The New York Times. July 11, 2007.
GRAND RAPIDS, Mich. — In the last decade or so, this city has been the beneficiary of investments in new academic campuses, a civic arena, a convention center, new parks, a transit center and more than 1,500 new units of downtown housing.
Even so, Grand Rapids has never experienced anything near the concentrated magnitude of the medical research, training and patient facility construction now occuring on Health Hill.
From the summit of the hill, on this city’s north end, and stretching roughly half a mile in both directions along Michigan Street, a stunning array of buildings is under construction, reflecting a commitment of nearly $1 billion by the area’s prominent families and medical institutions. There are a new medical school, a children’s hospital, a biomedical research center, a cancer treatment center, and two medical treatment and office buildings. Also under construction is a seven-level underground parking garage; it will hold 2,300 cars and cost $30 million.
All told, construction managers say, the buildings will cover 1.2 million square feet. By 2010, when construction is completed, those buildings, several designed by world-renowned architects, will provide enough space to treat thousands of people a day and employ 5,000 people, 2,500 more jobs than exist now on Health Hill.
The hill, also called Pill Hill here, earned its nicknames a few years ago when a medical research institute opened there.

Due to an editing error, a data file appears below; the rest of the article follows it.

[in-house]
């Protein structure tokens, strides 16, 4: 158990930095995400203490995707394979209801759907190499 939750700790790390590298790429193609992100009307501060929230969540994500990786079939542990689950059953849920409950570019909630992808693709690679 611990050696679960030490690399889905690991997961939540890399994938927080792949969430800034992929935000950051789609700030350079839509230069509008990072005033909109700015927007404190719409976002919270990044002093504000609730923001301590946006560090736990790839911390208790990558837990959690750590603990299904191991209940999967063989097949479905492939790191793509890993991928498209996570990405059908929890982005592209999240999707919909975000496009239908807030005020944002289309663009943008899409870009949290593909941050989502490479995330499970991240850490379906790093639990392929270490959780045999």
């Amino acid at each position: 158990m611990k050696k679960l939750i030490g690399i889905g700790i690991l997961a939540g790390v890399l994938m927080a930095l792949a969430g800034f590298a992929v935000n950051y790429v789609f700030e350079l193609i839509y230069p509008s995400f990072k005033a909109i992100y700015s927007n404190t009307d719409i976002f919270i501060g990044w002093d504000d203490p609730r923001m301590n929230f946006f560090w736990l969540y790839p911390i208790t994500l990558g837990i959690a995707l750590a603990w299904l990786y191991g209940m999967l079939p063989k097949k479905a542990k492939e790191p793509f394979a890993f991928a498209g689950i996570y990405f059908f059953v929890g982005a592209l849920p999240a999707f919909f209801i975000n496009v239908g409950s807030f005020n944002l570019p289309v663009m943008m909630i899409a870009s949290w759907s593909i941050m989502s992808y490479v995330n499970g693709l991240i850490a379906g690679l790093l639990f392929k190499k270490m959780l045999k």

Construction executives here and in other regions say that just a handful of similar medical development projects rival Health Hill in scope and cost. The University of Kentucky is building a $450 million hospital at its campus in Lexington, part of a $2.5 billion 20-year project to build what the university calls “the medical campus of the future.” Oregon Health and Sciences University just opened the 16-story $160 million Research Clinic Building, the first of three large buildings it is planning for the new South Waterfront district of Portland.
In Grand Rapids, health executives and city officials say, the focused investment involves one neighborhood and two disciplines: cancer research and patient care. This approach essentially forms the next big concept for sustaining the economy and culture of a rebounding city of more than 193,000 residents.
“We’ve been through all kinds of transition,” said Eric DeLong, the deputy manager of the 181-year-old city, Michigan’s second largest after Detroit. “We started here with lumbering and ran out of trees. We developed furniture and then manufacturing. With that came finance, real estate and banking.”